Predicted grades are provided alongside each student’s school reference – one grade is submitted per subject.They are provided by her teachers and are based on assessments completed throughout the year, but predominantly her end-of-year examination result in Year 12 as this provides the most up-to-date and realistic indicator of her A Level performance. In the case of BTECs, her modular work will be used to predict a grade. We encourage students to be aspirational yet realistic and, therefore, teachers will be positive but realistic when predicting grades.If parents have any specific queries about predicted grades, please email

When students apply to universities, they are encouraged to apply to courses with a range of entry requirements to allow for an ‘insurance’ choice to be made in case they do not achieve their predicted grades on results day.


9. What is the difference between an offer based on a grades and one based on points?

Approximately one third of universities advertise their entry requirements in terms of UCAS points (also known as UCAS Tariff, such as 120 points); the other two thirds tend to offer a grade-based offer (such as ABB).

The UCAS Tariff assigns a numerical score to the possible grades that can be achieved in each type of qualification. The higher the grade you achieve, the higher the number of points.  To some extent, a points-based offer allows more flexibility as students can gain points for post-16 qualifications and use these towards their total UCAS points. (Students should always check the exact requirements of their university course as some have additional conditions, such as the total points must include 2 full A Levels).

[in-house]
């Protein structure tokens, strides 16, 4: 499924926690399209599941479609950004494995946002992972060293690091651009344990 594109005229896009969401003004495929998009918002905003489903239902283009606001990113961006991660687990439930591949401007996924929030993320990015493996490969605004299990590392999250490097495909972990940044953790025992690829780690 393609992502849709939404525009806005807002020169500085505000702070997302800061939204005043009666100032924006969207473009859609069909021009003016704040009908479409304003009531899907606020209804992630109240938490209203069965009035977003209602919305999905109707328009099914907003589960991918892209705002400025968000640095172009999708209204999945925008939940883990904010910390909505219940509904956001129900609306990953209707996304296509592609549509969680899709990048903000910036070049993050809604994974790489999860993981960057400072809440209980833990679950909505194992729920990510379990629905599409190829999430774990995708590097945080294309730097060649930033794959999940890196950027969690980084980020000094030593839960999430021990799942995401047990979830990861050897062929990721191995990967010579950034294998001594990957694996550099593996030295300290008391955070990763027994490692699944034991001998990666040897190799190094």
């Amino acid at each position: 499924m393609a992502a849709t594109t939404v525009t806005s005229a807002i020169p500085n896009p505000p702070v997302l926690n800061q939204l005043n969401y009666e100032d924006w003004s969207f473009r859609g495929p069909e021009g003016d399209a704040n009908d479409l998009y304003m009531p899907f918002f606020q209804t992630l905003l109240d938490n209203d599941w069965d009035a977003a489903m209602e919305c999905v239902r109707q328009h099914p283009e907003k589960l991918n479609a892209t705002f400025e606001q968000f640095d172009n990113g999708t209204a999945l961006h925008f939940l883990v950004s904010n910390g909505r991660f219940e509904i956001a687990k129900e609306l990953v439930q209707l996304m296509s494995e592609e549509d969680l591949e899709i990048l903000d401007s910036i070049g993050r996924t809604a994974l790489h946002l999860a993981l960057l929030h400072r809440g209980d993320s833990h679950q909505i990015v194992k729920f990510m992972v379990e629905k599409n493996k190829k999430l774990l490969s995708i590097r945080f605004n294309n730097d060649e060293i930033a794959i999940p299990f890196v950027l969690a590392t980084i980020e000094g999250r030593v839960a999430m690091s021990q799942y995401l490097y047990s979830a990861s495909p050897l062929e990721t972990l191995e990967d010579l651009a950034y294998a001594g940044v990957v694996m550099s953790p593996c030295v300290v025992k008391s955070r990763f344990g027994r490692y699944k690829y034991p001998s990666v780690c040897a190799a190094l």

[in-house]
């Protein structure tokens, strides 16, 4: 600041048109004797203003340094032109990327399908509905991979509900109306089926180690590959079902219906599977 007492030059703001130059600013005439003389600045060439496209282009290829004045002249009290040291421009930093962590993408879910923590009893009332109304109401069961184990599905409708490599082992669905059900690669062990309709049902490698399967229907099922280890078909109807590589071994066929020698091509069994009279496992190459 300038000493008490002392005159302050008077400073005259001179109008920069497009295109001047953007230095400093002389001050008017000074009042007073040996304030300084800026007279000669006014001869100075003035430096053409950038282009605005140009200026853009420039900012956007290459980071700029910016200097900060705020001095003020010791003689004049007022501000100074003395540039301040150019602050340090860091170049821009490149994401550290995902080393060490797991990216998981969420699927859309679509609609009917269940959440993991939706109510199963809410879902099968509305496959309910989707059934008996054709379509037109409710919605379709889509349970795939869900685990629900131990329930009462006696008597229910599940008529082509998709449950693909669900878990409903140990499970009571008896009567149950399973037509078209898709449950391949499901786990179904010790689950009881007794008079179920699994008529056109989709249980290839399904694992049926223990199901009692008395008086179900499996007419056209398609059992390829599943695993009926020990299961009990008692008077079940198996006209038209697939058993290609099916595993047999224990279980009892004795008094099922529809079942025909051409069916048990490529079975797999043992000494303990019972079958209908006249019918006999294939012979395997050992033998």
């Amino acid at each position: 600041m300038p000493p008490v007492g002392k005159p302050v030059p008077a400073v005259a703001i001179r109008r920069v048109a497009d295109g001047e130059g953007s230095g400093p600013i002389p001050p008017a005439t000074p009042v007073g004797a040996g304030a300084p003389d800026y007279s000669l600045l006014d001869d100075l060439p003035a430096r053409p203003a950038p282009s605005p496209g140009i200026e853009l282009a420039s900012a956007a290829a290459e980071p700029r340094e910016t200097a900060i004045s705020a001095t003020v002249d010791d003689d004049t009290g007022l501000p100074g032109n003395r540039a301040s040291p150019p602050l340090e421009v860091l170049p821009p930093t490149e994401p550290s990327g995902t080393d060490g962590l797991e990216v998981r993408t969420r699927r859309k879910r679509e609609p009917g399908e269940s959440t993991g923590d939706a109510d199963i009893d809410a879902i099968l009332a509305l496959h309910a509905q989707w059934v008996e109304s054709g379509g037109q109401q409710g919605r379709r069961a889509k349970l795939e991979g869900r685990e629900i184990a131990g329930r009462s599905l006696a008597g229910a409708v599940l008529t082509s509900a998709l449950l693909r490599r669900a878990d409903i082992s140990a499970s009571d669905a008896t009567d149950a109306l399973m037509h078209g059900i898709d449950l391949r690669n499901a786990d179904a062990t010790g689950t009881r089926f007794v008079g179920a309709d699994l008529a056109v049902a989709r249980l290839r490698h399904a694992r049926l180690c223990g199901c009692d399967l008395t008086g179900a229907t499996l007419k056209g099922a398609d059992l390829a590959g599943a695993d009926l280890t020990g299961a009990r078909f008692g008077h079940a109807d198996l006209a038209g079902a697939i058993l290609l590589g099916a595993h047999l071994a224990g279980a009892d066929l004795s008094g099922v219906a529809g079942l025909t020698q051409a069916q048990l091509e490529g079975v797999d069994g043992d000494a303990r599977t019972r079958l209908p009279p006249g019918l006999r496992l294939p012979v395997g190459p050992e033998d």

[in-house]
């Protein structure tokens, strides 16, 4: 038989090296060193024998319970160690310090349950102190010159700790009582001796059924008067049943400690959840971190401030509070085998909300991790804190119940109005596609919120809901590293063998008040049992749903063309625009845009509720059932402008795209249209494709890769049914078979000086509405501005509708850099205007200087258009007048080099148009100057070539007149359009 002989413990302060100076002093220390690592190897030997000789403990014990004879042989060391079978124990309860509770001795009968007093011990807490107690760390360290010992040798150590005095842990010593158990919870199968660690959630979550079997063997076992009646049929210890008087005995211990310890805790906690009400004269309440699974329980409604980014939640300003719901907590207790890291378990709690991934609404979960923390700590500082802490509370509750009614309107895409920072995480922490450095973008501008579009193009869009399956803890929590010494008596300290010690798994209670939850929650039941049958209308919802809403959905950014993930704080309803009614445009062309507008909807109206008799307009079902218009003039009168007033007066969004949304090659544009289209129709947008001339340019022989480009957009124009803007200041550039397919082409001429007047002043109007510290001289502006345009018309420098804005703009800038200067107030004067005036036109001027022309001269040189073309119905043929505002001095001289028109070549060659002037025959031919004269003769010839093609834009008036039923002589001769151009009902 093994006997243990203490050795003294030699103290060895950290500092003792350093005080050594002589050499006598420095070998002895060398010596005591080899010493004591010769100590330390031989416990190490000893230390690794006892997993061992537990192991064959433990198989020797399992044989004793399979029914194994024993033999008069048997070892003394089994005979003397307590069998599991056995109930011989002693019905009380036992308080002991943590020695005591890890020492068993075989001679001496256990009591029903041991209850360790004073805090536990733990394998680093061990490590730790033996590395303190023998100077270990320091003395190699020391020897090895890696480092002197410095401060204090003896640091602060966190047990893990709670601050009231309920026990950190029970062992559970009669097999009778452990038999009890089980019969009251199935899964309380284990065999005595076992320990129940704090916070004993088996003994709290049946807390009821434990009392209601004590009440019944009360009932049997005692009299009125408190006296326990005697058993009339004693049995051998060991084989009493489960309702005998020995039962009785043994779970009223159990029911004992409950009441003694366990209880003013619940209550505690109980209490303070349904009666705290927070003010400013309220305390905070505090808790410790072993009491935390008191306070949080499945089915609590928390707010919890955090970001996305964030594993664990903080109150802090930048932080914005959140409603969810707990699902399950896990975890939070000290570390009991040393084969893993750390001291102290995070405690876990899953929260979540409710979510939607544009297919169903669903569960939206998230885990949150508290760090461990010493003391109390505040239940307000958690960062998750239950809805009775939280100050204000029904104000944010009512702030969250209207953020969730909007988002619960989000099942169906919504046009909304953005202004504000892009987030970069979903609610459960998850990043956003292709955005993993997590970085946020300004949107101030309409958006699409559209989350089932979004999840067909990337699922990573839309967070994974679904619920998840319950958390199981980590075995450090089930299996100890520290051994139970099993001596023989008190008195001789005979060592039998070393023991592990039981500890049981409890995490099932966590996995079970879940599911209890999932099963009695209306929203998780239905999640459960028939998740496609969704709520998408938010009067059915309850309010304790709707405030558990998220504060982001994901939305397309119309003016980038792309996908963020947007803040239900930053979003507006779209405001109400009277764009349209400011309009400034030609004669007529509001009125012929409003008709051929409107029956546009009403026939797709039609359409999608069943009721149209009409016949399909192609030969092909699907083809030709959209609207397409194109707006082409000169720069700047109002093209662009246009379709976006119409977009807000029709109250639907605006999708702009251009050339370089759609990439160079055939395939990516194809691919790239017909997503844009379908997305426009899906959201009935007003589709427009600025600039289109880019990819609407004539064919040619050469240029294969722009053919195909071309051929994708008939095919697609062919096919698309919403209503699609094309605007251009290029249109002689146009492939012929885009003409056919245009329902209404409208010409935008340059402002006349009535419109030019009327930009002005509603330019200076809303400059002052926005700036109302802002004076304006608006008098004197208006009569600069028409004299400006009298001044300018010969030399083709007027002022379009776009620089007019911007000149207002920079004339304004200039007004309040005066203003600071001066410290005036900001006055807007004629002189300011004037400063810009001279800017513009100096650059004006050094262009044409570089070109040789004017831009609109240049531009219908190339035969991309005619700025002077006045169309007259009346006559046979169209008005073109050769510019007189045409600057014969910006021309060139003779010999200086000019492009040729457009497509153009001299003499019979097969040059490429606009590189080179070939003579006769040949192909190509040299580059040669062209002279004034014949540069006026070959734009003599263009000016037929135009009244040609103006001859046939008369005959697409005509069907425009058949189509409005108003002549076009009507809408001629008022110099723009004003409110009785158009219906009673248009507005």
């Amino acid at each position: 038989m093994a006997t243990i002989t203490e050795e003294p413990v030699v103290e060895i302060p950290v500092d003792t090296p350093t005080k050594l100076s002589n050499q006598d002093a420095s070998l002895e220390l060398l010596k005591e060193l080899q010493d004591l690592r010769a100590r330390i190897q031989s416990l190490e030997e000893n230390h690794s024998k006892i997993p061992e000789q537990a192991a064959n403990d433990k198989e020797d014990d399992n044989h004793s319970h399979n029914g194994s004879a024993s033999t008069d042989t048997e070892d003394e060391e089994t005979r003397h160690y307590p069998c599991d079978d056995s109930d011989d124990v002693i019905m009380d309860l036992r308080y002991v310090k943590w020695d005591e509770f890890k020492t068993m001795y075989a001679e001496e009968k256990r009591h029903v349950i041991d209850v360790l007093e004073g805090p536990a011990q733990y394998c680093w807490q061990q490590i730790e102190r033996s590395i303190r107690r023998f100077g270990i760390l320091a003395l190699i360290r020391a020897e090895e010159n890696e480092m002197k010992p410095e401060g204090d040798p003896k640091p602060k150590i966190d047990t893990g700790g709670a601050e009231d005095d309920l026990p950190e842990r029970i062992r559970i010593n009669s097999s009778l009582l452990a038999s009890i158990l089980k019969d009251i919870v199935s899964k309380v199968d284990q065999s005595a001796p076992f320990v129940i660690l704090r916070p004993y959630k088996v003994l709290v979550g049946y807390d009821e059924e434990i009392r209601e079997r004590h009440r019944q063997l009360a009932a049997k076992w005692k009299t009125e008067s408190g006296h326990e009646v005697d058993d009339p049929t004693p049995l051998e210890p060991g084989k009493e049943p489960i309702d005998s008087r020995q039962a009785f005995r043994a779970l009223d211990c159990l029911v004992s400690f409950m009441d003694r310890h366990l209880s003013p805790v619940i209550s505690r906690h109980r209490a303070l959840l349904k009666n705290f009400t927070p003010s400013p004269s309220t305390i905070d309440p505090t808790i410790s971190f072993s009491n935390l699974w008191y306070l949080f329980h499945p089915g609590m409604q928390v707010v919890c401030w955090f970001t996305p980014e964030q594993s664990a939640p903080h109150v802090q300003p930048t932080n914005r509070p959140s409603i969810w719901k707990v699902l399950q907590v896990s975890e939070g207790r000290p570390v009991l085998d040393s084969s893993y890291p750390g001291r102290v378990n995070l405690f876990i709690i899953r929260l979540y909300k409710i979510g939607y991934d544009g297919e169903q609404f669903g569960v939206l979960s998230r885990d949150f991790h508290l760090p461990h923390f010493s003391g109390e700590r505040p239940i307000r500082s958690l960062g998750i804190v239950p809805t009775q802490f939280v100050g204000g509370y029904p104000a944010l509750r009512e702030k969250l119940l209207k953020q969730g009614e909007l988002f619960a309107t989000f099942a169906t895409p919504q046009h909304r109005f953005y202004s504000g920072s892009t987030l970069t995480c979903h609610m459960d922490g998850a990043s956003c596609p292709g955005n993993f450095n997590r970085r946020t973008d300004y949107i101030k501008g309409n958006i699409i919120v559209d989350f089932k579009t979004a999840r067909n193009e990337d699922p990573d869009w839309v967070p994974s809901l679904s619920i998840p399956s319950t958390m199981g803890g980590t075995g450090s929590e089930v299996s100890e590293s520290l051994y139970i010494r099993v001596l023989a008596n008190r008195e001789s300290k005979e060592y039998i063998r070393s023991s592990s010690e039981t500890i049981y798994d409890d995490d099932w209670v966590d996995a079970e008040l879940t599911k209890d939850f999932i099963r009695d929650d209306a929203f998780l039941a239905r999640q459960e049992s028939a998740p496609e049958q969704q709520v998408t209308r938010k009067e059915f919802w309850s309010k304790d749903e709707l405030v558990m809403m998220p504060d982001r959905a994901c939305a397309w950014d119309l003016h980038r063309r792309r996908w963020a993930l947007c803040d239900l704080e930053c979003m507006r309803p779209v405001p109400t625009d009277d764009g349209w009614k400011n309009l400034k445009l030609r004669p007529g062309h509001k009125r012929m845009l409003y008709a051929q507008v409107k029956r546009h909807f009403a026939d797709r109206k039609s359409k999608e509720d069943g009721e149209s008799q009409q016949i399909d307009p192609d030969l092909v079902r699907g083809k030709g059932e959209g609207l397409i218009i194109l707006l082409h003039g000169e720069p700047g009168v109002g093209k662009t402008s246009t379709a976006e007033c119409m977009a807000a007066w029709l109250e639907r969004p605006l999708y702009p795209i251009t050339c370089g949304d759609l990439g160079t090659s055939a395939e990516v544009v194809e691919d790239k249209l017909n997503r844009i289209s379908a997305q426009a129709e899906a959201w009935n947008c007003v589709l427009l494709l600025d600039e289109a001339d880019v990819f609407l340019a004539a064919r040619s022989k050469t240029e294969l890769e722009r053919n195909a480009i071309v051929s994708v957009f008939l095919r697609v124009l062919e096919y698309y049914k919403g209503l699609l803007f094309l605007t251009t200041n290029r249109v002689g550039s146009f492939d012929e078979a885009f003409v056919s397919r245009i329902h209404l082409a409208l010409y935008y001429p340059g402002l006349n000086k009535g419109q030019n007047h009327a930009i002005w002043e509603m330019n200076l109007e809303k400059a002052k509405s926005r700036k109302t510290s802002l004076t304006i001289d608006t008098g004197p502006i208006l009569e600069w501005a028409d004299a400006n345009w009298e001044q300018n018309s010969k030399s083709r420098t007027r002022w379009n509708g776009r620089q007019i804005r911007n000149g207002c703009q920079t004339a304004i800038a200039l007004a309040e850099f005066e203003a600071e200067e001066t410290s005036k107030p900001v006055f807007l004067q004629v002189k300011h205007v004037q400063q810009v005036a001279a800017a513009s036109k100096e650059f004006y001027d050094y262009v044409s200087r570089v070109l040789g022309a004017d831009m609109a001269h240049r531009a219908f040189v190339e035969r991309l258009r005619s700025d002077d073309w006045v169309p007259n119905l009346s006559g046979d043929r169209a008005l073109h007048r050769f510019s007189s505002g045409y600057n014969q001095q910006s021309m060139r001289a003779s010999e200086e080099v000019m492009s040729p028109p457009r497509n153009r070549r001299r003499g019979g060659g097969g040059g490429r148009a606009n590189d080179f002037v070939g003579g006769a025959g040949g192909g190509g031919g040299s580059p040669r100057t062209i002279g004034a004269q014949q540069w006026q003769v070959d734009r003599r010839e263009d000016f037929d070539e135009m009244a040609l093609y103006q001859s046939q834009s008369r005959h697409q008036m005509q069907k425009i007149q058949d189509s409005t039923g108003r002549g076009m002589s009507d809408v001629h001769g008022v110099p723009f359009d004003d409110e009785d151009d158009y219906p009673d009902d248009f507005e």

The UCAS Tariff calculator is available

10. What if my son/daughter is considering a gap year?

If students wish to take a gap year before going to university, they have two choices:

  1.  Apply in the UCAS cycle with their peers - for Current Year 13 2023 cycle and select ‘deferred entry’ on their UCAS application (so they apply in the 2023 cycle and defer the start of their course until 2024) or
  2. Apply in the following year’s cycle once they have their A Level grades

*If students wish to select the first option, it is very important that they check with the university whether they accept deferred options. 

Please see the guidance from UCAS regarding deferred entry:


11. What type of university offers might my son/daughter receive?

Students may receive: